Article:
Human Brains Getting Bigger
The human brain is evolving–getting bigger and able to handle more complex calculations–according to a recent University of Chicago study.
Human brains are still evolving, increasing in both size and complexity, University of Chicago geneticists said in two papers published in the journal Science. Scientists studying two genes that regulate brain size, Microcephalin and ASPM, found groups of variants, known as haplogroups, that emerged about 37,000 years ago and 5,800 years ago, according to the papers published yesterday in Science. Anatomically modern humans evolved about 200,000 years ago.
“Our studies indicate that the trend that is the defining characteristic of human evolution — the growth of brain size and complexity — is likely still going on,” Bruce Lahn, lead researcher for both papers, said in an accompanying statement. “If our species survives for another million years or so, I would imagine that the brain by then would show significant structural differences from the human brain of today.”
For both genes, the “new” class of variants was called haplogroup D. Versions of the Microcephalin variant are found in about 70 percent of humans, and ASPM’s haplogroup D is present in about 30 percent of today’s people, according to the papers. ASPM stands for Abnormal, Spindle-like Microcephaly Associated. Mutations of either gene can cause reduced brain size.
“For each gene, one class of variants has arisen recently and has been spreading rapidly because it is favored by selection,” the University of Chicago Medical Center said in a statement accompanying the papers. “These time windows are extraordinarily short in evolutionary terms, indicating that the new variants were subject to very intense selection pressure that drove up their frequencies in a very brief period of time — both well after the emergence of modern humans.”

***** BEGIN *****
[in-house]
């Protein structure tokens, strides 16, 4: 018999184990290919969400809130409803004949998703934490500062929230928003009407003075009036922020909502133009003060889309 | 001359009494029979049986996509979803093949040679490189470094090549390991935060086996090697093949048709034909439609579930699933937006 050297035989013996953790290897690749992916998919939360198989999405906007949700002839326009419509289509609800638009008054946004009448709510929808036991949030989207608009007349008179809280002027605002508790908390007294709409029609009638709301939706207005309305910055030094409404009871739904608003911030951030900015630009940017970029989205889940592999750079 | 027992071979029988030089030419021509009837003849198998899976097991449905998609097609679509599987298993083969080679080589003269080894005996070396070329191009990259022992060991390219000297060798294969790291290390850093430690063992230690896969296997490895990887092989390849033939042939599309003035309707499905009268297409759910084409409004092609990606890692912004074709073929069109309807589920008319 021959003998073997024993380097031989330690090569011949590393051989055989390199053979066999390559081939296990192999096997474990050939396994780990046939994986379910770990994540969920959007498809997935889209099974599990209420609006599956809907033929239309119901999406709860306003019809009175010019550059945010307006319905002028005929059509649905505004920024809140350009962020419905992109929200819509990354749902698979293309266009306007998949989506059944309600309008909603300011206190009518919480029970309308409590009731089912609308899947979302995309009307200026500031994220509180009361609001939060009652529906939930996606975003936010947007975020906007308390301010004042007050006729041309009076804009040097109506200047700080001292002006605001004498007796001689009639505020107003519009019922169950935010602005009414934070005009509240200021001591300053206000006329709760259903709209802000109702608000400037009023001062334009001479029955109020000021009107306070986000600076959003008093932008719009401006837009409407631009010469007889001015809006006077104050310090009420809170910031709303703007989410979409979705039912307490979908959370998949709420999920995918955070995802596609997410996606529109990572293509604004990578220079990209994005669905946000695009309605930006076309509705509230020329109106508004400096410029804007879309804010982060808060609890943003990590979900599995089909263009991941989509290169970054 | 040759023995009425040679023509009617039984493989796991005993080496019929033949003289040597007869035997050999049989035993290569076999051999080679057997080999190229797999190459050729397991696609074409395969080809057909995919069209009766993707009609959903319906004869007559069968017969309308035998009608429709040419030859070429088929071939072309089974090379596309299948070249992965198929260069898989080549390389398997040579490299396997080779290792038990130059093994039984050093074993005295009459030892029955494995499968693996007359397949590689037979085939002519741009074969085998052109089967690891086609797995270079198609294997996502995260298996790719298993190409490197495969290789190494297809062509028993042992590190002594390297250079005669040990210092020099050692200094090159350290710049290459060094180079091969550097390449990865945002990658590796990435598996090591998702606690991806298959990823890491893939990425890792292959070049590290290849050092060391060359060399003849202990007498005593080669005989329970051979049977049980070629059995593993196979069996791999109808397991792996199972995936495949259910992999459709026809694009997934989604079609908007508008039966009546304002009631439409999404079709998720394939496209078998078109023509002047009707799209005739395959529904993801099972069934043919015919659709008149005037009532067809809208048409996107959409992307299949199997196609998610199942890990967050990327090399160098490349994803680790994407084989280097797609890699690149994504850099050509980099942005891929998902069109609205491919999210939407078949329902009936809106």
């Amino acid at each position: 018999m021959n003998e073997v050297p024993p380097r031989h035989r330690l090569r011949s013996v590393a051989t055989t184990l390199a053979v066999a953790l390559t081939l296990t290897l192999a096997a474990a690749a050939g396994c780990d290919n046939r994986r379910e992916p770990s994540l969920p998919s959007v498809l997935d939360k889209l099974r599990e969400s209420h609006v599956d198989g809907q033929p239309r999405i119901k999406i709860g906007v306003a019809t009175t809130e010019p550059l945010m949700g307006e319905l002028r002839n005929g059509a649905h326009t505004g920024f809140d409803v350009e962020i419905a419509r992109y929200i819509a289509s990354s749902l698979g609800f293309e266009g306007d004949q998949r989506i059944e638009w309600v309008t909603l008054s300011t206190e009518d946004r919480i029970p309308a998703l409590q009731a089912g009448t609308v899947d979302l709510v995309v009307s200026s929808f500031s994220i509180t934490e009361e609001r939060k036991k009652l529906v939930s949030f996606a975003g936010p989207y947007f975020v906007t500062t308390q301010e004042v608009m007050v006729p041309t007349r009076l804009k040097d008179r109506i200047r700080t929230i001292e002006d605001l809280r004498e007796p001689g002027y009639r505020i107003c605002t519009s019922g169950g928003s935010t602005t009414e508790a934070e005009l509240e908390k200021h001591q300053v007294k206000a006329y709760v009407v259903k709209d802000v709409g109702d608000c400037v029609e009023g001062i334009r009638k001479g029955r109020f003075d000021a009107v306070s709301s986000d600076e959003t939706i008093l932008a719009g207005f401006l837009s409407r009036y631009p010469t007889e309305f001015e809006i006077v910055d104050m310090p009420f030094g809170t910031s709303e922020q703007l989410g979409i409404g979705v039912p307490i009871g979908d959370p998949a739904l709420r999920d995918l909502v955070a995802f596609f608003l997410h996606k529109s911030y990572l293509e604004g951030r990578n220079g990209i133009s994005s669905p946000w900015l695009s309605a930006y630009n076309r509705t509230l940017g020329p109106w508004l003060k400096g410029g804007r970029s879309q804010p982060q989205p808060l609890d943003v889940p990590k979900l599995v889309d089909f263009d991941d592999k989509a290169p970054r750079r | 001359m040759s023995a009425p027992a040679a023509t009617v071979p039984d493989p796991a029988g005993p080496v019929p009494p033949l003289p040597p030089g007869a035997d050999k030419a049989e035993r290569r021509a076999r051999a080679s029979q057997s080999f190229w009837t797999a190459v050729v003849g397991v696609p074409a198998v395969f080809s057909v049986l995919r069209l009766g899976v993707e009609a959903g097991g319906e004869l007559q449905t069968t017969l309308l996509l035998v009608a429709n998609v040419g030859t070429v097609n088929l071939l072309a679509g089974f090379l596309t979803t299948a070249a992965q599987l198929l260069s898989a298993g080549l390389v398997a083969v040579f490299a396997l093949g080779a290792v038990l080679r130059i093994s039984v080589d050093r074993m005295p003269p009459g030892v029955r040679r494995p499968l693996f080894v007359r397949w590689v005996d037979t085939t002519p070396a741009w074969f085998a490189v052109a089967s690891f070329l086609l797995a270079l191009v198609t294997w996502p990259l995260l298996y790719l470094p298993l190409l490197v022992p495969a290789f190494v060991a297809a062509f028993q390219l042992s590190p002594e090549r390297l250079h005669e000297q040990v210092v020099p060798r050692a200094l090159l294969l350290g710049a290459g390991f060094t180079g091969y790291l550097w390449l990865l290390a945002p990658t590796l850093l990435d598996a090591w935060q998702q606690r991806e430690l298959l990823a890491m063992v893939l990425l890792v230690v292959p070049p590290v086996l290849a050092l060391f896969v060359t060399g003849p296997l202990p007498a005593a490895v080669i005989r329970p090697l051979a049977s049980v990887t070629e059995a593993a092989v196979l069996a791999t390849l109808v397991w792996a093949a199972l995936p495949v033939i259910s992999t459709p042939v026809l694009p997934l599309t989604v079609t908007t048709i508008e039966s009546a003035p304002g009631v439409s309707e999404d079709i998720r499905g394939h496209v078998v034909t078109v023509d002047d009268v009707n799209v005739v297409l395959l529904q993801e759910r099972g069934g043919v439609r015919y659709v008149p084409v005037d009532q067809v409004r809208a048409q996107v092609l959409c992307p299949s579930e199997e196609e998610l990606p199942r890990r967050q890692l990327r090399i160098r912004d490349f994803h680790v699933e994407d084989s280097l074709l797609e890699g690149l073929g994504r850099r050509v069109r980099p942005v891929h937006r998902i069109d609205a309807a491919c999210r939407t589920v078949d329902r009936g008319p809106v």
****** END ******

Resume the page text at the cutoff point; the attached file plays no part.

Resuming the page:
Genes Show Signs Brain Still Evolving (AP – WaPo)
The human brain may still be evolving. So suggests new research that tracked changes in two genes thought to help regulate brain growth, changes that appeared well after the rise of modern humans 200,000 years ago. That the defining feature of humans — our large brains– continued to evolve as recently as 5,800 years ago, and may be doing so today, promises to surprise the average person, if not biologists. “We, including scientists, have considered ourselves as sort of the pinnacle of evolution,” noted lead researcher Bruce Lahn, a University of Chicago geneticist whose studies appear in Friday’s edition of the journal Science. “There’s a sense we as humans have kind of peaked,” agreed Greg Wray, director of Duke University’s Center for Evolutionary Genomics. “A different way to look at is it’s almost impossible for evolution not to happen.”
Still, the findings also are controversial, because it’s far from clear what effect the genetic changes had or if they arose when Lahn’s “molecular clock” suggests _ at roughly the same time period as some cultural achievements, including written language and the development of cities.
So, when Jules said, “Look at the big brain on Brad!” he wasn’t being metaphorical.